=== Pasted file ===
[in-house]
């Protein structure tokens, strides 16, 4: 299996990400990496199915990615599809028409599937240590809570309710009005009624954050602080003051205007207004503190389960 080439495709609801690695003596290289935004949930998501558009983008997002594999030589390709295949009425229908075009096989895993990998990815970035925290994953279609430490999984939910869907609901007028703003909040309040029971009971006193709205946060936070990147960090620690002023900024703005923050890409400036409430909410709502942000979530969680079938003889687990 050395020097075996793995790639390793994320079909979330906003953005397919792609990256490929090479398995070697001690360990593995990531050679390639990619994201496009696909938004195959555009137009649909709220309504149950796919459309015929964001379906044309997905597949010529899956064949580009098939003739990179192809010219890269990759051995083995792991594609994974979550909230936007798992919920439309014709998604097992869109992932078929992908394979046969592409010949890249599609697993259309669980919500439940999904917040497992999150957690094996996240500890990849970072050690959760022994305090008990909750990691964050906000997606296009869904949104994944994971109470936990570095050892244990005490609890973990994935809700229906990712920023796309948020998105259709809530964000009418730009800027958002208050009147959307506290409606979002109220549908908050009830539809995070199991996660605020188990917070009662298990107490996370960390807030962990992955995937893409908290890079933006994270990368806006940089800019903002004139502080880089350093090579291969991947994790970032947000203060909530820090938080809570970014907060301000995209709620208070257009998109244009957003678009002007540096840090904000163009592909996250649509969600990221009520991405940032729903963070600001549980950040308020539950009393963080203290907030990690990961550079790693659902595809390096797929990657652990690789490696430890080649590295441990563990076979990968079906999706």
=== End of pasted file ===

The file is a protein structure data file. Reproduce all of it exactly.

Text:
[in-house]
């Protein structure tokens, strides 16, 4: 299996990400990496199915990615599809028409599937240590809570309710009005009624954050602080003051205007207004503190389960 080439495709609801690695003596290289935004949930998501558009983008997002594999030589390709295949009425229908075009096989895993990998990815970035925290994953279609430490999984939910869907609901007028703003909040309040029971009971006193709205946060936070990147960090620690002023900024703005923050890409400036409430909410709502942000979530969680079938003889687990 050395020097075996793995790639390793994320079909979330906003953005397919792609990256490929090479398995070697001690360990593995990531050679390639990619994201496009696909938004195959555009137009649909709220309504149950796919459309015929964001379906044309997905597949010529899956064949580009098939003739990179192809010219890269990759051995083995792991594609994974979550909230936007798992919920439309014709998604097992869109992932078929992908394979046969592409010949890249599609697993259309669980919500439940999904917040497992999150957690094996996240500890990849970072050690959760022994305090008990909750990691964050906000997606296009869904949104994944994971109470936990570095050892244990005490609890973990994935809700229906990712920023796309948020998105259709809530964000009418730009800027958002208050009147959307506290409606979002109220549908908050009830539809995070199991996660605020188990917070009662298990107490996370960390807030962990992955995937893409908290890079933006994270990368806006940089800019903002004139502080880089350093090579291969991947994790970032947000203060909530820090938080809570970014907060301000995209709620208070257009998109244009957003678009002007540096840090904000163009592909996250649509969600990221009520991405940032729903963070600001549980950040308020539950009393963080203290907030990690990961550079790693659902595809390096797929990657652990690789490696430890080649590295441990563990076979990968079906999706």